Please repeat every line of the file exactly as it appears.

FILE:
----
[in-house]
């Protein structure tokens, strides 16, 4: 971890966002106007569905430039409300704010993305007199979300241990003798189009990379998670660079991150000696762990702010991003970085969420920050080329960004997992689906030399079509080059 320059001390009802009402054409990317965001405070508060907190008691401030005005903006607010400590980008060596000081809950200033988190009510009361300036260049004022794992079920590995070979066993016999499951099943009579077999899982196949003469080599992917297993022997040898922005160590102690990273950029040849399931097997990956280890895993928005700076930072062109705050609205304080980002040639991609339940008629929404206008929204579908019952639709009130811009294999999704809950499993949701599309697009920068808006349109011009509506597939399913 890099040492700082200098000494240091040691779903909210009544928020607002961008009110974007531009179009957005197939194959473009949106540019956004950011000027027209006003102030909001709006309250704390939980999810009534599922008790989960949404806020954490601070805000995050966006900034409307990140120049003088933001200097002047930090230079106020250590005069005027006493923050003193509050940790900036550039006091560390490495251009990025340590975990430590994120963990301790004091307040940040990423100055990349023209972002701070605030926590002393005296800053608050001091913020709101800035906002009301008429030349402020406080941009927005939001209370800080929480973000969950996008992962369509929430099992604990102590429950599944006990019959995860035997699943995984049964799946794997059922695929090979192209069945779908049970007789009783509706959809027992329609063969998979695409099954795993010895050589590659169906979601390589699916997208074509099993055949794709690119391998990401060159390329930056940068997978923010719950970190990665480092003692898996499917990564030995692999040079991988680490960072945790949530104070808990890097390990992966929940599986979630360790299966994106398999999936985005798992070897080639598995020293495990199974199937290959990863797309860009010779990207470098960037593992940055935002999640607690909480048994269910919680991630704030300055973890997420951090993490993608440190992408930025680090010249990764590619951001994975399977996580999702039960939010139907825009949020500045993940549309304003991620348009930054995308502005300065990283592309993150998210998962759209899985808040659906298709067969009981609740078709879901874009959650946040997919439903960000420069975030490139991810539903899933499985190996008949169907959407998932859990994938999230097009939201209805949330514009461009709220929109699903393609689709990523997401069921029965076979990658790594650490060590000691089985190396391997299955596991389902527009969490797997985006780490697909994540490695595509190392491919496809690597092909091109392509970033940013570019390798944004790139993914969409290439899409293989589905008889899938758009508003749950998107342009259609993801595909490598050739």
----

[in-house]
């Protein structure tokens, strides 16, 4: 971890966002106007569905430039409300704010993305007199979300241990003798189009990379998670660079991150000696762990702010991003970085969420920050080329960004997992689906030399079509080059 320059001390009802009402054409990317965001405070508060907190008691401030005005903006607010400590980008060596000081809950200033988190009510009361300036260049004022794992079920590995070979066993016999499951099943009579077999899982196949003469080599992917297993022997040898922005160590102690990273950029040849399931097997990956280890895993928005700076930072062109705050609205304080980002040639991609339940008629929404206008929204579908019952639709009130811009294999999704809950499993949701599309697009920068808006349109011009509506597939399913 890099040492700082200098000494240091040691779903909210009544928020607002961008009110974007531009179009957005197939194959473009949106540019956004950011000027027209006003102030909001709006309250704390939980999810009534599922008790989960949404806020954490601070805000995050966006900034409307990140120049003088933001200097002047930090230079106020250590005069005027006493923050003193509050940790900036550039006091560390490495251009990025340590975990430590994120963990301790004091307040940040990423100055990349023209972002701070605030926590002393005296800053608050001091913020709101800035906002009301008429030349402020406080941009927005939001209370800080929480973000969950996008992962369509929430099992604990102590429950599944006990019959995860035997699943995984049964799946794997059922695929090979192209069945779908049970007789009783509706959809027992329609063969998979695409099954795993010895050589590659169906979601390589699916997208074509099993055949794709690119391998990401060159390329930056940068997978923010719950970190990665480092003692898996499917990564030995692999040079991988680490960072945790949530104070808990890097390990992966929940599986979630360790299966994106398999999936985005798992070897080639598995020293495990199974199937290959990863797309860009010779990207470098960037593992940055935002999640607690909480048994269910919680991630704030300055973890997420951090993490993608440190992408930025680090010249990764590619951001994975399977996580999702039960939010139907825009949020500045993940549309304003991620348009930054995308502005300065990283592309993150998210998962759209899985808040659906298709067969009981609740078709879901874009959650946040997919439903960000420069975030490139991810539903899933499985190996008949169907959407998932859990994938999230097009939201209805949330514009461009709220929109699903393609689709990523997401069921029965076979990658790594650490060590000691089985190396391997299955596991389902527009969490797997985006780490697909994540490695595509190392491919496809690597092909091109392509970033940013570019390798944004790139993914969409290439899409293989589905008889899938758009508003749950998107342009259609993801595909490598050739």